Plans for Sumac St. home conversion remain at a standstill

Drawing not so much a line in the sand as erecting a concrete barrier, members of the Wissahickon Interested Citizens Association (WICA) have refused to compromise with developers seeking to convert an existing single family home into a duplex.

As reported last month by Newsworks, the owner of a property on the 200 block of Sumac Street in Wissahickon applied for a conversion variance with the Philadelphia Zoning Board of Adjustment (ZBA).

Despite the remonstrance of WICA, the Philadelphia Planning Commission, and 4th District Councilman Curtis Jones, Jr., the ZBA approved the variance for the Sumac Street residence.

WICA retained the services of a pro-bono attorney to submit an appeal to the ZBA decision before the Jan. 16 deadline.

Neighbors unify in opposition 

Present for the meeting was Gary Jonas, the developer tasked with converting the Sumac Street property.

At a prior WICA meeting that took place before the ZBA’s decision, Jonas expressed willingness to compromise with the civic group in regard to the conversion.

Relating his prerogatives, Jonas said, “I try to work with the community; if they want to work with me, I’ll work with them.”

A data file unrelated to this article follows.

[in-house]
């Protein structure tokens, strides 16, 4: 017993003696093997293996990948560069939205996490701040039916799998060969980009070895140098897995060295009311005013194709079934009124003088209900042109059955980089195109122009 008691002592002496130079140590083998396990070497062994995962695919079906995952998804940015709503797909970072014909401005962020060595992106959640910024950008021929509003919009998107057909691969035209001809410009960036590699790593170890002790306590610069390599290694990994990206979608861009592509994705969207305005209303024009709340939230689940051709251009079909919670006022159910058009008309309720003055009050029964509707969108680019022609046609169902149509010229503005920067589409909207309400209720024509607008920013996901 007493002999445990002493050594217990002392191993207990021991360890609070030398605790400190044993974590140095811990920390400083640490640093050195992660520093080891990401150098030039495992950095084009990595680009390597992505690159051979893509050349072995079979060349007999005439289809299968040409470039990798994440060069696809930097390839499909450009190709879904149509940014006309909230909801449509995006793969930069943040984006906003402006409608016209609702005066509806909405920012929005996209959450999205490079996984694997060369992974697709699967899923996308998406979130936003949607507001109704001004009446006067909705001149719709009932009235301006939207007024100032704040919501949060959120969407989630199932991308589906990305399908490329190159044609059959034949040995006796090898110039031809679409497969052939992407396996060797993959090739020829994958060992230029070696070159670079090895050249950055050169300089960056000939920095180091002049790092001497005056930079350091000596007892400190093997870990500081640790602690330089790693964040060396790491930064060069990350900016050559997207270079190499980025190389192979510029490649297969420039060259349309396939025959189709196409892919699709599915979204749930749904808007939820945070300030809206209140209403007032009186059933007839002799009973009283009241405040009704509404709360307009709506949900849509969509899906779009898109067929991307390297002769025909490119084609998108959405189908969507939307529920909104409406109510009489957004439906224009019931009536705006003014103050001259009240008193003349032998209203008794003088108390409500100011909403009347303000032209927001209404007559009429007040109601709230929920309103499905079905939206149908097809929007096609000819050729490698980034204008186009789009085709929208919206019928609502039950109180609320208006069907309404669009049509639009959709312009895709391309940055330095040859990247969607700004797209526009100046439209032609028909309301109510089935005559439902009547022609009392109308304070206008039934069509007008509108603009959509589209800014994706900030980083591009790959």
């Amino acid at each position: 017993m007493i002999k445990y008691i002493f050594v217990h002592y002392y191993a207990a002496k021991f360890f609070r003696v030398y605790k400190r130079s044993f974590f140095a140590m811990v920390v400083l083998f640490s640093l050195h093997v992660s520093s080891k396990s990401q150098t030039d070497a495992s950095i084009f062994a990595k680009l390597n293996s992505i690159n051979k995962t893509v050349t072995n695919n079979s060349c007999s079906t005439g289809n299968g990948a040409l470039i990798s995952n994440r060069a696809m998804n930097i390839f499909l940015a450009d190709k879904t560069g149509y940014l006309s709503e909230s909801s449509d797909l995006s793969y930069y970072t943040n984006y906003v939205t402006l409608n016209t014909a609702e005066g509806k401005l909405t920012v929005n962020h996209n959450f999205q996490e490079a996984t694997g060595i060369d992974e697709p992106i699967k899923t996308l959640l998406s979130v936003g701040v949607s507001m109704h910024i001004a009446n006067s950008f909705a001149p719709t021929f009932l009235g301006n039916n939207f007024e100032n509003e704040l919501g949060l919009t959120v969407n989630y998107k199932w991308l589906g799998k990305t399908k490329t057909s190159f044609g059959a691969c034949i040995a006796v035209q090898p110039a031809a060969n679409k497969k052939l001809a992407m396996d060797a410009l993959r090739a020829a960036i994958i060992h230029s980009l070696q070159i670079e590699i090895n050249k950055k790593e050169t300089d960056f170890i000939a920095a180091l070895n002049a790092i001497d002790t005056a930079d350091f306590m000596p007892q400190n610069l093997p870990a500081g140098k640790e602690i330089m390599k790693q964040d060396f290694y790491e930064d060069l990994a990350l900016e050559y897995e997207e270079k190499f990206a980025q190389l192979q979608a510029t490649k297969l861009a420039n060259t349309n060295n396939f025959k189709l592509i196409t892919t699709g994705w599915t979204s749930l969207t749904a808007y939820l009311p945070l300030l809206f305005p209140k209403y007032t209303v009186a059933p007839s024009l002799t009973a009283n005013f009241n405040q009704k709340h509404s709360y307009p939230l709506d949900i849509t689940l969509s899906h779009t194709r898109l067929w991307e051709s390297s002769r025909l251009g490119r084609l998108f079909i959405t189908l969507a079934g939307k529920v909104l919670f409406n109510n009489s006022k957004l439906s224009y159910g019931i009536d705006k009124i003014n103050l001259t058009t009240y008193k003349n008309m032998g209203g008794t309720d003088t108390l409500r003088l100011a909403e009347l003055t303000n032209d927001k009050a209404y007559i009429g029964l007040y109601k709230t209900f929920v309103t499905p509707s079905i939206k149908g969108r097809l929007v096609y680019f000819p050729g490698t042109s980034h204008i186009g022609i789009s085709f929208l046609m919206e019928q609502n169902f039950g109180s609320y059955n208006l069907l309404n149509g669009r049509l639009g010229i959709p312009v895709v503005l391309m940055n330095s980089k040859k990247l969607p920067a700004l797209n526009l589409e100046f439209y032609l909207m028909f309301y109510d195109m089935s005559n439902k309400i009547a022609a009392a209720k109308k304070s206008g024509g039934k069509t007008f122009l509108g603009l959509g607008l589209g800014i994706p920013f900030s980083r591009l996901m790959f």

Jonas asserted that he made a commitment at the time to “backing off” of his planned modifications to the Sumac Street home pending a conversation with WICA, which he claimed was not forthcoming.

Chip Roller, Vice President of WICA, was unyielding in his opposition to the Sumac Street conversion.

“There’s nothing to discuss,” Roller said in response, suggesting that any further dialogue should take place between the lawyers retained by each side.

In addition, Roller expressed a resolve to continue the appeal process to higher judicial echelons, if necessary.

Providing context for WICA’s ironclad resistance, Wissahickon resident Jose Peguero explained that residents are interested in preserving the neighborhood’s family-oriented character.

Peguero mentioned a desire to draw more families into the neighborhood, a position that conflicts with pervasive rentals, which are often marketed to college students. 

As such, he’s willing to oppose any development that doesn’t conform to the collective interests of vested residents.

“If we have an ability to influence [decisions] and to make our neighborhood into the vision that we want,” said Peguero, “then that’s what we’re going to do.”

Group opposes plan for bike race date change 

Also present at the meeting was Don Simon, Roxborough resident and leader of the Bike Race Coalition, a group organized last year to quell rowdiness stemming from the Philadelphia International Championship’s cycling race.

His presence stemmed from a recent proposal to move the event from Sunday, June 3 to Saturday, June 2.

Recalling a recent conversation with the event’s promoters, Simon said that “the latest word” will indeed keep the race on Sunday.

In accord with the decisions of adjacent civic groups, Roller said that WICA will send a letter opposing the event’s move to Saturday. 

WICA meets on the second Wednesday of each month at the Northern Home for Children on Ridge Avenue.

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